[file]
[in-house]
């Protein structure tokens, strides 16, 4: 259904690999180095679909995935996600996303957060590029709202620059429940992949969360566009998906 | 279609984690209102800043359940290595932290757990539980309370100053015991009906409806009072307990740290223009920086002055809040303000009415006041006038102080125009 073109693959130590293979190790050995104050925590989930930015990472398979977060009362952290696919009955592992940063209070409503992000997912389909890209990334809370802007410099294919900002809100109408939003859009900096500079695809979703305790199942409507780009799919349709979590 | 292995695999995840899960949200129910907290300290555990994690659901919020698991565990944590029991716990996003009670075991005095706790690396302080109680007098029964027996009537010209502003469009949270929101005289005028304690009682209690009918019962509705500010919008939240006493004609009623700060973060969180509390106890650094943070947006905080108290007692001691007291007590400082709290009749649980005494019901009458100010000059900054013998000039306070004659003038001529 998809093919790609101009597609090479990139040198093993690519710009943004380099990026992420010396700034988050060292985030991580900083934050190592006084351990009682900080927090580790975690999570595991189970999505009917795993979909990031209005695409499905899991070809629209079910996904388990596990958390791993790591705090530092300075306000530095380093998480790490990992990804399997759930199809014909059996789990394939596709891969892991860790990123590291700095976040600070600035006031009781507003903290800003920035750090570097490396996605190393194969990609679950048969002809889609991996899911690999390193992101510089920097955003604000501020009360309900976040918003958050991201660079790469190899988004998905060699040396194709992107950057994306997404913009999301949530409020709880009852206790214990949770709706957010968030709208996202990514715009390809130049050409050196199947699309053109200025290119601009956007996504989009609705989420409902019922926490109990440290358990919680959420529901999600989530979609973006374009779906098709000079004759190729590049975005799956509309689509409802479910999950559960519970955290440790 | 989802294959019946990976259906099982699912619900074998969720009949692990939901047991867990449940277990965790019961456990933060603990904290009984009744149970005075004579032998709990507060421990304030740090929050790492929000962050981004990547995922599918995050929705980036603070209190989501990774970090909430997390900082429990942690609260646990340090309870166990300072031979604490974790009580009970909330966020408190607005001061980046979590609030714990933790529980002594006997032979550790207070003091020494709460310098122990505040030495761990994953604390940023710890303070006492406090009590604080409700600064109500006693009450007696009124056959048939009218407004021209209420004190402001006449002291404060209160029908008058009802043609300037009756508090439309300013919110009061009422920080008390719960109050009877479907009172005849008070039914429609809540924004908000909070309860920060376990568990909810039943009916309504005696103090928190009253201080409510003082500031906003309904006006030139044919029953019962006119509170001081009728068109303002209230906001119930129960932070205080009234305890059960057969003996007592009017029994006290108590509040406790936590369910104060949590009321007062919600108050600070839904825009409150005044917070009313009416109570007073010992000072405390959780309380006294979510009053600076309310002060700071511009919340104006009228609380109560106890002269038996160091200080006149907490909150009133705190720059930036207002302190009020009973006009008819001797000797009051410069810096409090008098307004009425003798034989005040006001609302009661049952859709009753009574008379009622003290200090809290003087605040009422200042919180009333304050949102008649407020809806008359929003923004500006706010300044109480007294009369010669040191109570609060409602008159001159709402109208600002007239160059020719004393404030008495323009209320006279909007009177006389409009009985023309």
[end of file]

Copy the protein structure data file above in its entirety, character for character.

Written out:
[in-house]
């Protein structure tokens, strides 16, 4: 259904690999180095679909995935996600996303957060590029709202620059429940992949969360566009998906 | 279609984690209102800043359940290595932290757990539980309370100053015991009906409806009072307990740290223009920086002055809040303000009415006041006038102080125009 073109693959130590293979190790050995104050925590989930930015990472398979977060009362952290696919009955592992940063209070409503992000997912389909890209990334809370802007410099294919900002809100109408939003859009900096500079695809979703305790199942409507780009799919349709979590 | 292995695999995840899960949200129910907290300290555990994690659901919020698991565990944590029991716990996003009670075991005095706790690396302080109680007098029964027996009537010209502003469009949270929101005289005028304690009682209690009918019962509705500010919008939240006493004609009623700060973060969180509390106890650094943070947006905080108290007692001691007291007590400082709290009749649980005494019901009458100010000059900054013998000039306070004659003038001529 998809093919790609101009597609090479990139040198093993690519710009943004380099990026992420010396700034988050060292985030991580900083934050190592006084351990009682900080927090580790975690999570595991189970999505009917795993979909990031209005695409499905899991070809629209079910996904388990596990958390791993790591705090530092300075306000530095380093998480790490990992990804399997759930199809014909059996789990394939596709891969892991860790990123590291700095976040600070600035006031009781507003903290800003920035750090570097490396996605190393194969990609679950048969002809889609991996899911690999390193992101510089920097955003604000501020009360309900976040918003958050991201660079790469190899988004998905060699040396194709992107950057994306997404913009999301949530409020709880009852206790214990949770709706957010968030709208996202990514715009390809130049050409050196199947699309053109200025290119601009956007996504989009609705989420409902019922926490109990440290358990919680959420529901999600989530979609973006374009779906098709000079004759190729590049975005799956509309689509409802479910999950559960519970955290440790 | 989802294959019946990976259906099982699912619900074998969720009949692990939901047991867990449940277990965790019961456990933060603990904290009984009744149970005075004579032998709990507060421990304030740090929050790492929000962050981004990547995922599918995050929705980036603070209190989501990774970090909430997390900082429990942690609260646990340090309870166990300072031979604490974790009580009970909330966020408190607005001061980046979590609030714990933790529980002594006997032979550790207070003091020494709460310098122990505040030495761990994953604390940023710890303070006492406090009590604080409700600064109500006693009450007696009124056959048939009218407004021209209420004190402001006449002291404060209160029908008058009802043609300037009756508090439309300013919110009061009422920080008390719960109050009877479907009172005849008070039914429609809540924004908000909070309860920060376990568990909810039943009916309504005696103090928190009253201080409510003082500031906003309904006006030139044919029953019962006119509170001081009728068109303002209230906001119930129960932070205080009234305890059960057969003996007592009017029994006290108590509040406790936590369910104060949590009321007062919600108050600070839904825009409150005044917070009313009416109570007073010992000072405390959780309380006294979510009053600076309310002060700071511009919340104006009228609380109560106890002269038996160091200080006149907490909150009133705190720059930036207002302190009020009973006009008819001797000797009051410069810096409090008098307004009425003798034989005040006001609302009661049952859709009753009574008379009622003290200090809290003087605040009422200042919180009333304050949102008649407020809806008359929003923004500006706010300044109480007294009369010669040191109570609060409602008159001159709402109208600002007239160059020719004393404030008495323009209320006279909007009177006389409009009985023309």